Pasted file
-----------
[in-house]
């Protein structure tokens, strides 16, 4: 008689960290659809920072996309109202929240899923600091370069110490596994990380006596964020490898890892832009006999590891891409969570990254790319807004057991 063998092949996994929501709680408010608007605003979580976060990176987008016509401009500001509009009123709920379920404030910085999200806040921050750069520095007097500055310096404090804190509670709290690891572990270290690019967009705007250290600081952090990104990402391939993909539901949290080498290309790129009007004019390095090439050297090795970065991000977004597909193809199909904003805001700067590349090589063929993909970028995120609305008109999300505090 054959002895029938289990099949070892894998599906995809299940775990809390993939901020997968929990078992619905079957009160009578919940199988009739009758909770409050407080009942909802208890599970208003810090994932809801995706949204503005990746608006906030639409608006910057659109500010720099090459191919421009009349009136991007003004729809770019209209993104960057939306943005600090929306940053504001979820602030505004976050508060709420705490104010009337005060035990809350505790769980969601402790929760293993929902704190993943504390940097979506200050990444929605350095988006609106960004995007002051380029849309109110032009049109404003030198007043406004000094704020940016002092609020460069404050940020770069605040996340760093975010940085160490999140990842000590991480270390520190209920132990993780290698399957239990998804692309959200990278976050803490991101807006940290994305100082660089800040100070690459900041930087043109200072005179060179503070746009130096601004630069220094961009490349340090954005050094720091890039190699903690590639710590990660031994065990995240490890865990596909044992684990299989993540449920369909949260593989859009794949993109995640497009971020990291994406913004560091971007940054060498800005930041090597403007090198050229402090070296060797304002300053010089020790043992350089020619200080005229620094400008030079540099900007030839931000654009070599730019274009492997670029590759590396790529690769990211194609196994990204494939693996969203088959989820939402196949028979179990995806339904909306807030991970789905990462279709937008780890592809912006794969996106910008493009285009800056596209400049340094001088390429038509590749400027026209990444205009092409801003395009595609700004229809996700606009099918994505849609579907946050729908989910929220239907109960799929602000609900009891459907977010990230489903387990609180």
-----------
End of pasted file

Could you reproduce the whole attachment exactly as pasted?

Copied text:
[in-house]
């Protein structure tokens, strides 16, 4: 008689960290659809920072996309109202929240899923600091370069110490596994990380006596964020490898890892832009006999590891891409969570990254790319807004057991 063998092949996994929501709680408010608007605003979580976060990176987008016509401009500001509009009123709920379920404030910085999200806040921050750069520095007097500055310096404090804190509670709290690891572990270290690019967009705007250290600081952090990104990402391939993909539901949290080498290309790129009007004019390095090439050297090795970065991000977004597909193809199909904003805001700067590349090589063929993909970028995120609305008109999300505090 054959002895029938289990099949070892894998599906995809299940775990809390993939901020997968929990078992619905079957009160009578919940199988009739009758909770409050407080009942909802208890599970208003810090994932809801995706949204503005990746608006906030639409608006910057659109500010720099090459191919421009009349009136991007003004729809770019209209993104960057939306943005600090929306940053504001979820602030505004976050508060709420705490104010009337005060035990809350505790769980969601402790929760293993929902704190993943504390940097979506200050990444929605350095988006609106960004995007002051380029849309109110032009049109404003030198007043406004000094704020940016002092609020460069404050940020770069605040996340760093975010940085160490999140990842000590991480270390520190209920132990993780290698399957239990998804692309959200990278976050803490991101807006940290994305100082660089800040100070690459900041930087043109200072005179060179503070746009130096601004630069220094961009490349340090954005050094720091890039190699903690590639710590990660031994065990995240490890865990596909044992684990299989993540449920369909949260593989859009794949993109995640497009971020990291994406913004560091971007940054060498800005930041090597403007090198050229402090070296060797304002300053010089020790043992350089020619200080005229620094400008030079540099900007030839931000654009070599730019274009492997670029590759590396790529690769990211194609196994990204494939693996969203088959989820939402196949028979179990995806339904909306807030991970789905990462279709937008780890592809912006794969996106910008493009285009800056596209400049340094001088390429038509590749400027026209990444205009092409801003395009595609700004229809996700606009099918994505849609579907946050729908989910929220239907109960799929602000609900009891459907977010990230489903387990609180």